From Chennai with Love

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Goddesses and divas populate this first fiction

The High Priestess Never Marries: Stories of Love and Consequence | Sharanya Manivannan | HarperCollins | 285 Pages | Rs 399

SHARANYA MANIVANNAN’S protagonist is a Janus-faced creature of love and loss. She is by turns sensual, whimsical, cruel, innocent, tender, and willful. She is the sviya, or one who is her own wife. Her unconventional form rarely suits the ready moulds of patriarchy, and the struggle to fit in is bloody and tortured. The High Priestess Never Marries is Manivannan’s debut work of fiction where she extracts women from real and mythical universes and makes them the central pivot of her stories. Each story has a female narrator who has complete control of her words, her body, and her desire. They are women who make difficult choices, choose the tougher alternative—and live with the consequence of their actions. They rise from the sea like mermaids with an ancient knowledge of how to tread the paths of men. Their love comes in all shapes and sizes and is often disruptive. It is a love that eschews social mores and man-made rules and emerges battle-scarred, yet free.

Her motley cast includes a woman who finds her life’s equilibrium between her husband and her lover, and another who breaks boundaries and goes deep into a forest with a tribe of honey gatherers. The men in her stories are nuanced and hence worthy counterpoints and lovers to her vamps and goddesses. From a 21st-century god of love, to a boyfriend who is the proverbial lucky bastard, from the wounded Fisher King of Arthurian legend to the eternal taandav dancer, they are culled out of fact and fiction. Sometimes, they are also cast as the perfect spouses in a way that Manivannan’s free-spirited woman can never be.

While some of the stories reside in a purely mythical world, others are firmly rooted in Chennai’s underbelly, its crow-infested beaches, seaside fishing villages, and dodgy dives. Occasionally, the stories shift to Paris, a city that the writer retreats to when ‘no one else will have her’, where she harnesses her loneliness and relearns the process of living.

However, it is Chennai that is Manivannan’s grand theatre, where each unassuming street corner becomes indelible as it is twinned with the memory of a lover. ‘Scheherazade on the Shore’ is set in a bar in a hotel so shady that people have forgotten its existence. And yet as the narrator shares this secret place with her man, it becomes extraordinary— a single moment captured in a bubble for eternity—‘… a bar on the shore with its windows of net, through which I had lassoed that moon on so many nights’. It is a city with a distinct personality and many tongues. In ‘Conchology’, there is a slum called Ayodhyakuppam where there are five different dirges on nights when someone has died. The city’s geography is mapped through emotions. In ‘Corvus’, the narrator details her daily route to her lover’s house from the back entrance of the Marundeeswarar temple near the Thiruvanmiyur bus stand. These coordinates are inextricable from the memory of mornings spent making love. Pieced together from bridges sheltering stolen kisses, one- room apartments by the sea, government- run TASMACs, dodgy Chinese restaurants, and nostalgia, the city that emerges is highly personal and one that belongs to every single character. Like one narrator writes, ‘I wondered why my parents had ever left Madras when, decades later, my life was an ’80s Tamil film anyway, all kissing on rooftops and curfews and the way P. Susheela’s voice rose with unhindered clarity from the watchman’s mini-radio downstairs during the scheduled power cuts.’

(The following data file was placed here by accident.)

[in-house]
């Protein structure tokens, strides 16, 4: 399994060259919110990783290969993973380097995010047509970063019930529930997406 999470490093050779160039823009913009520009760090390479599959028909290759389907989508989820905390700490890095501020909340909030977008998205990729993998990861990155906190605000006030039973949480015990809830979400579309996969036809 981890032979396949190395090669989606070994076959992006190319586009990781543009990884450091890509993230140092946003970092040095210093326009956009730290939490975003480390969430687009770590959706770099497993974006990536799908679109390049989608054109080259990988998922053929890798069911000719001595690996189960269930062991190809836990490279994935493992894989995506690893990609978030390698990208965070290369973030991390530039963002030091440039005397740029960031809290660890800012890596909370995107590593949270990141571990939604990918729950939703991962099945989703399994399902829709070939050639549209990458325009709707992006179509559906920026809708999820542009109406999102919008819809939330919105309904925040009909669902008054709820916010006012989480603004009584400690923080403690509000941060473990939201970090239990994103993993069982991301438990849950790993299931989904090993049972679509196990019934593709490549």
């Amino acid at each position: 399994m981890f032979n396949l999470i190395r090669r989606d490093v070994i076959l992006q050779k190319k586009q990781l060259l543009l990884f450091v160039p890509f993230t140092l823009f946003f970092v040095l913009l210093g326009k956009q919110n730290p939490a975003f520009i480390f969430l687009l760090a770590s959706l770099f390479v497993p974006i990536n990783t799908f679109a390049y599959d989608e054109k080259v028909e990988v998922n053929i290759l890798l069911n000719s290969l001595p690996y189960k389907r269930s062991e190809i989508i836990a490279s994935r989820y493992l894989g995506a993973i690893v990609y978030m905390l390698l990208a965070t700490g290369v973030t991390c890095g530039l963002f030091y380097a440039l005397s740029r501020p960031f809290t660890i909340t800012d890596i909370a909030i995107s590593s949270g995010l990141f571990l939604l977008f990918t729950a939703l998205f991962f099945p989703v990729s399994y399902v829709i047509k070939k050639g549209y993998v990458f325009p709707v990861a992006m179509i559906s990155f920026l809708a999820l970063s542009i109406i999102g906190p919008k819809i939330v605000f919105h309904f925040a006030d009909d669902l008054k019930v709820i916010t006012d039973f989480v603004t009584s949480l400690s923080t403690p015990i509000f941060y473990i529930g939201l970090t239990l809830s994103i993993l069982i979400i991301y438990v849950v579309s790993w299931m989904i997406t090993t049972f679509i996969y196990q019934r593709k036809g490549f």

Manivannan’s language has desire written into its very bones, from its simplest forms to a more complex reenactment of the power play between men and women. Sensuality judders through each story and each encounter is rendered erotic through its sharp intensity and temporariness. Hers is a liquid prose that flows from one vignette to the next. The words are limpid pools of passion and pain filled with portents of despair, palli doshams and other untranslatable astral signs. It is the perfect tongue for these high priestesses, poetesses, goddesses, and the vixen who love and live according to their own terms.